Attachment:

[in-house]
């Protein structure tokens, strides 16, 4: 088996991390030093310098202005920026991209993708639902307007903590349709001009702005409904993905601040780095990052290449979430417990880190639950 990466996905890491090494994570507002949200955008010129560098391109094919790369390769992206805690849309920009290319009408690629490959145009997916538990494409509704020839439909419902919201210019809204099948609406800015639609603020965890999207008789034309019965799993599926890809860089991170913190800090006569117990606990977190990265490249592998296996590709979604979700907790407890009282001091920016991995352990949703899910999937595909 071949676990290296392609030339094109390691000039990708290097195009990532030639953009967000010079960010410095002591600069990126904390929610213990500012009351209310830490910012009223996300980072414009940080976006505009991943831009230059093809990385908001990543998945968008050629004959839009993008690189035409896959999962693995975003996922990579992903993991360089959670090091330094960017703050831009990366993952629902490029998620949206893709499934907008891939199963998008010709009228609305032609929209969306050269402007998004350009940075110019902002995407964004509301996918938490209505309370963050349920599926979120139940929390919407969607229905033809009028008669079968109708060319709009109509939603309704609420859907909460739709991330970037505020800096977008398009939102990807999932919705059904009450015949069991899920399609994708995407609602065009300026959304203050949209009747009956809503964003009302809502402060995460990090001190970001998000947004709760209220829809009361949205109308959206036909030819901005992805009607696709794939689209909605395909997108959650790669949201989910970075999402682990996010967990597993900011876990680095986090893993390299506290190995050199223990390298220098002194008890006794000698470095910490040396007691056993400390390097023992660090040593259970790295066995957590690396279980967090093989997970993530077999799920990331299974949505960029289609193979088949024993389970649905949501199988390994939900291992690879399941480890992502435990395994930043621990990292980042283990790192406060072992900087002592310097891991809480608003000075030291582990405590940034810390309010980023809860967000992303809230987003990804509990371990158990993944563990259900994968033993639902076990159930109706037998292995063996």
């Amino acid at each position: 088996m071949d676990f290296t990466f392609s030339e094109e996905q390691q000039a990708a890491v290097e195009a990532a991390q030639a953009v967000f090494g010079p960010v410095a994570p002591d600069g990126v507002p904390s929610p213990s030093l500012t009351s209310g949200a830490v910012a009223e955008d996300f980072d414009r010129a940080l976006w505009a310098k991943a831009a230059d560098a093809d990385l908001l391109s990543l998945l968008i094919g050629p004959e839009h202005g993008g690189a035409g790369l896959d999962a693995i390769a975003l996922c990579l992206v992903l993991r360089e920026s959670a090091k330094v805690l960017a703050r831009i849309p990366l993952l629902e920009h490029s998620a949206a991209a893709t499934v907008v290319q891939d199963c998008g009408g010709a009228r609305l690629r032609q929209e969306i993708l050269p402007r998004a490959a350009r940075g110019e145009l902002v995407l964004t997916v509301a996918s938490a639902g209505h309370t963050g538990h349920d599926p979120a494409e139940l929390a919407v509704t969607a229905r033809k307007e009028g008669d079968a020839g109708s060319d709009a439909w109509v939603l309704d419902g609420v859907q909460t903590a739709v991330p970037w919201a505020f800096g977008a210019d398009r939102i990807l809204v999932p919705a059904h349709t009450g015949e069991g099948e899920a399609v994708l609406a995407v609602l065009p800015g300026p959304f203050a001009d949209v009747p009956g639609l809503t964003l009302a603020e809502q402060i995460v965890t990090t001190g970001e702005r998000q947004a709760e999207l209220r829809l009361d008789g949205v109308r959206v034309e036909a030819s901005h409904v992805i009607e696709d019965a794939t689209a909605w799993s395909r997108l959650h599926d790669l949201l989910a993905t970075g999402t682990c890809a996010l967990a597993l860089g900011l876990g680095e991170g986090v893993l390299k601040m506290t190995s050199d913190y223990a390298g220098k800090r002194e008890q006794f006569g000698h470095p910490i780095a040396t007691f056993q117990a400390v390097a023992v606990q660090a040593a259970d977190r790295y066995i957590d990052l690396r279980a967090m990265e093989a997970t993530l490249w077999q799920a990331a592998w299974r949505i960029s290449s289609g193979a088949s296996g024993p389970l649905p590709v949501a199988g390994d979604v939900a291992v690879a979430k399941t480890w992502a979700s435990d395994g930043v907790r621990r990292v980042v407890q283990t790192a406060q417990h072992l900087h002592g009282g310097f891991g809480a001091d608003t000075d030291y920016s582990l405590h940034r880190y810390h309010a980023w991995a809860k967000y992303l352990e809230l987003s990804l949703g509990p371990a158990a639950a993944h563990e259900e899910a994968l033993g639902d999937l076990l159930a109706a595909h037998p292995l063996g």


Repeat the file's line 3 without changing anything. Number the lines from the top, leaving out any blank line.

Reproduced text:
């Amino acid at each position: 088996m071949d676990f290296t990466f392609s030339e094109e996905q390691q000039a990708a890491v290097e195009a990532a991390q030639a953009v967000f090494g010079p960010v410095a994570p002591d600069g990126v507002p904390s929610p213990s030093l500012t009351s209310g949200a830490v910012a009223e955008d996300f980072d414009r010129a940080l976006w505009a310098k991943a831009a230059d560098a093809d990385l908001l391109s990543l998945l968008i094919g050629p004959e839009h202005g993008g690189a035409g790369l896959d999962a693995i390769a975003l996922c990579l992206v992903l993991r360089e920026s959670a090091k330094v805690l960017a703050r831009i849309p990366l993952l629902e920009h490029s998620a949206a991209a893709t499934v907008v290319q891939d199963c998008g009408g010709a009228r609305l690629r032609q929209e969306i993708l050269p402007r998004a490959a350009r940075g110019e145009l902002v995407l964004t997916v509301a996918s938490a639902g209505h309370t963050g538990h349920d599926p979120a494409e139940l929390a919407v509704t969607a229905r033809k307007e009028g008669d079968a020839g109708s060319d709009a439909w109509v939603l309704d419902g609420v859907q909460t903590a739709v991330p970037w919201a505020f800096g977008a210019d398009r939102i990807l809204v999932p919705a059904h349709t009450g015949e069991g099948e899920a399609v994708l609406a995407v609602l065009p800015g300026p959304f203050a001009d949209v009747p009956g639609l809503t964003l009302a603020e809502q402060i995460v965890t990090t001190g970001e702005r998000q947004a709760e999207l209220r829809l009361d008789g949205v109308r959206v034309e036909a030819s901005h409904v992805i009607e696709d019965a794939t689209a909605w799993s395909r997108l959650h599926d790669l949201l989910a993905t970075g999402t682990c890809a996010l967990a597993l860089g900011l876990g680095e991170g986090v893993l390299k601040m506290t190995s050199d913190y223990a390298g220098k800090r002194e008890q006794f006569g000698h470095p910490i780095a040396t007691f056993q117990a400390v390097a023992v606990q660090a040593a259970d977190r790295y066995i957590d990052l690396r279980a967090m990265e093989a997970t993530l490249w077999q799920a990331a592998w299974r949505i960029s290449s289609g193979a088949s296996g024993p389970l649905p590709v949501a199988g390994d979604v939900a291992v690879a979430k399941t480890w992502a979700s435990d395994g930043v907790r621990r990292v980042v407890q283990t790192a406060q417990h072992l900087h002592g009282g310097f891991g809480a001091d608003t000075d030291y920016s582990l405590h940034r880190y810390h309010a980023w991995a809860k967000y992303l352990e809230l987003s990804l949703g509990p371990a158990a639950a993944h563990e259900e899910a994968l033993g639902d999937l076990l159930a109706a595909h037998p292995l063996g």